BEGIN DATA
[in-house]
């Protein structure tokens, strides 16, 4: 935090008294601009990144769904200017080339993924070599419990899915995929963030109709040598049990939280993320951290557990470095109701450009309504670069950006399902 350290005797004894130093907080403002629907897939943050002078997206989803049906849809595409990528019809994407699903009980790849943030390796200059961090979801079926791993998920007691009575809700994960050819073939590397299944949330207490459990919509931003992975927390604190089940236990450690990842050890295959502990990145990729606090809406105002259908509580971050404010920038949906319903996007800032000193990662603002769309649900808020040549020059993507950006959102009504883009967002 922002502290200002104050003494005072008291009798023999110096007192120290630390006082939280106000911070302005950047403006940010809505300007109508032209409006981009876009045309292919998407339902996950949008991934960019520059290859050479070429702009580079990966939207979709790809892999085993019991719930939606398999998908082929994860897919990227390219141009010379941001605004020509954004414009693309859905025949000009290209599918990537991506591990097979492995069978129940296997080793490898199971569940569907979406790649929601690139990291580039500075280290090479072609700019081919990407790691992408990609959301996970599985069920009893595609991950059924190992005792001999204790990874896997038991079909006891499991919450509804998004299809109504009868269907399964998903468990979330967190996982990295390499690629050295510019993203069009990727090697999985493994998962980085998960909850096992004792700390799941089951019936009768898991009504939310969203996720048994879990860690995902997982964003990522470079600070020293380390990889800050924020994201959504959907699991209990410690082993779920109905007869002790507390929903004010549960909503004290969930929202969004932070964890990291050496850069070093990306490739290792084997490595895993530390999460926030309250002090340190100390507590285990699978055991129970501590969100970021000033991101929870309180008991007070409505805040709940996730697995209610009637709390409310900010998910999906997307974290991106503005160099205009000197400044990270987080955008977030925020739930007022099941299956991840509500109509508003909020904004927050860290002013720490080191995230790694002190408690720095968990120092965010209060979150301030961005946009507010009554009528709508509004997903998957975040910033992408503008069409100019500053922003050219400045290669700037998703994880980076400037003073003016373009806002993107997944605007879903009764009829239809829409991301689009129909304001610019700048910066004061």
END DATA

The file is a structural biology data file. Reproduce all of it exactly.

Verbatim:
[in-house]
């Protein structure tokens, strides 16, 4: 935090008294601009990144769904200017080339993924070599419990899915995929963030109709040598049990939280993320951290557990470095109701450009309504670069950006399902 350290005797004894130093907080403002629907897939943050002078997206989803049906849809595409990528019809994407699903009980790849943030390796200059961090979801079926791993998920007691009575809700994960050819073939590397299944949330207490459990919509931003992975927390604190089940236990450690990842050890295959502990990145990729606090809406105002259908509580971050404010920038949906319903996007800032000193990662603002769309649900808020040549020059993507950006959102009504883009967002 922002502290200002104050003494005072008291009798023999110096007192120290630390006082939280106000911070302005950047403006940010809505300007109508032209409006981009876009045309292919998407339902996950949008991934960019520059290859050479070429702009580079990966939207979709790809892999085993019991719930939606398999998908082929994860897919990227390219141009010379941001605004020509954004414009693309859905025949000009290209599918990537991506591990097979492995069978129940296997080793490898199971569940569907979406790649929601690139990291580039500075280290090479072609700019081919990407790691992408990609959301996970599985069920009893595609991950059924190992005792001999204790990874896997038991079909006891499991919450509804998004299809109504009868269907399964998903468990979330967190996982990295390499690629050295510019993203069009990727090697999985493994998962980085998960909850096992004792700390799941089951019936009768898991009504939310969203996720048994879990860690995902997982964003990522470079600070020293380390990889800050924020994201959504959907699991209990410690082993779920109905007869002790507390929903004010549960909503004290969930929202969004932070964890990291050496850069070093990306490739290792084997490595895993530390999460926030309250002090340190100390507590285990699978055991129970501590969100970021000033991101929870309180008991007070409505805040709940996730697995209610009637709390409310900010998910999906997307974290991106503005160099205009000197400044990270987080955008977030925020739930007022099941299956991840509500109509508003909020904004927050860290002013720490080191995230790694002190408690720095968990120092965010209060979150301030961005946009507010009554009528709508509004997903998957975040910033992408503008069409100019500053922003050219400045290669700037998703994880980076400037003073003016373009806002993107997944605007879903009764009829239809829409991301689009129909304001610019700048910066004061």